A major analysis of US policy towards Cuba has just been published by the Cuba Study Group. A brief Introduction and Executive Summary are presented below. The complete study is available here: Cuba Study Group, Restoring Executive Authority, Feb 21, 2013
“Supporting the bill was good election-year politics in Florida, but it undermined whatever chance I might have if I won a second term to lift the embargo in return for positive changes within Cuba. It almost appeared that Castro was trying to force us to maintain the embargo as an excuse for the economic failures of his regime.” —President Bill Clinton
“To make matters worse, the economic fence has helped to fuel the idea of a place besieged, where dissent comes to be equated with an act of treason. The exterior blockade has strengthened the interior blockade.” —Yoani Sanchez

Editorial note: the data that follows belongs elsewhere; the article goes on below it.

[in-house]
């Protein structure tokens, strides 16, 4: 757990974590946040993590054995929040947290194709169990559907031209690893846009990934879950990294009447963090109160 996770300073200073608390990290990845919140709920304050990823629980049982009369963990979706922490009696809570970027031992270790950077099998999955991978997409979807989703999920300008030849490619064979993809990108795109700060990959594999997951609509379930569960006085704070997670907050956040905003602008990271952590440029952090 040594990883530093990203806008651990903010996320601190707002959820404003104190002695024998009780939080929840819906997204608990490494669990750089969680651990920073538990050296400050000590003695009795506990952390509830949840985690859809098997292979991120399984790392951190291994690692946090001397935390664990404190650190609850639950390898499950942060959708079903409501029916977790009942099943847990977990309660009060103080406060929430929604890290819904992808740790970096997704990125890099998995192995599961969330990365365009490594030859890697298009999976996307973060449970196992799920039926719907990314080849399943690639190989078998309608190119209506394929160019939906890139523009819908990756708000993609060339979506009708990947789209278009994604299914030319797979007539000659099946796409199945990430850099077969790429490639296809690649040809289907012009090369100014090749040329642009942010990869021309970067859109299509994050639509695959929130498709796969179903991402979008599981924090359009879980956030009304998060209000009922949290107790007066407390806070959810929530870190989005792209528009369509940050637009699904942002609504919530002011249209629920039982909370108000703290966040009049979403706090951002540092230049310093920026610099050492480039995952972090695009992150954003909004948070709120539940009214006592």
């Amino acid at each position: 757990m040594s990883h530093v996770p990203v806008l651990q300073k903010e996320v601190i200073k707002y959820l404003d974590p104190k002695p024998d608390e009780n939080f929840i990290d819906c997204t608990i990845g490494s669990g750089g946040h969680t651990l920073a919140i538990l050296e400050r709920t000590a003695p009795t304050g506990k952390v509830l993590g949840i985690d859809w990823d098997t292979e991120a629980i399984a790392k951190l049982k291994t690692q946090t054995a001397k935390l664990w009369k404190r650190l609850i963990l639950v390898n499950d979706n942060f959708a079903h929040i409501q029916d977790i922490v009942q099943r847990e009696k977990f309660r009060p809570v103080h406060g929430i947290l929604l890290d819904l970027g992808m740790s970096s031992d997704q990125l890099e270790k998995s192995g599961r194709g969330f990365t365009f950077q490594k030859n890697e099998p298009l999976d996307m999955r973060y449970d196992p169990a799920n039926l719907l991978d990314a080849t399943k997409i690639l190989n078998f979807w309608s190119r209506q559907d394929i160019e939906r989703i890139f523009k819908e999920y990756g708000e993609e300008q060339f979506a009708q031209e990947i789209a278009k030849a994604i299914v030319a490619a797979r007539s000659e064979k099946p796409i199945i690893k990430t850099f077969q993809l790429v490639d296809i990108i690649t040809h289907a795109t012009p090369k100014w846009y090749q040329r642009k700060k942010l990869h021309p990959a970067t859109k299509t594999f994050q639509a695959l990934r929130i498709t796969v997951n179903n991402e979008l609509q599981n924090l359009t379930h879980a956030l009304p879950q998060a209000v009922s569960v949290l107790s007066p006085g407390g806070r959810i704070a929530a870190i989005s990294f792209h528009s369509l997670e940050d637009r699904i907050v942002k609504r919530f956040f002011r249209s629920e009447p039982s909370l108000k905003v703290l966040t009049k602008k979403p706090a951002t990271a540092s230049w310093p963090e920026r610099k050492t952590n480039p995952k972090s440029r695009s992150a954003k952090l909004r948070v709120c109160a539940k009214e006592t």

The U.S. embargo toward Cuba is a collection of prohibitions, restrictions and sanctions derived from several laws that has been in effect for more than 50 years. Taken together and compounded with the designation of Cuba as a “state sponsor of terrorism,” they result in the most severe set of sanctions and restrictions applied against any current adversary of the United States. This collection of sanctions was first codified into law by the Cuban Democracy Act of 1992 (“Torricelli”), severely tightened by the Cuban Liberty and Democratic Solidarity Act of 1996 (“Helms-Burton”), and modified by the Trade Sanctions and Reform Act of 2000 (“TSRA”), thus transferring almost absolute authority over U.S. policy toward Cuba from the Executive Branch to the U.S. Congress.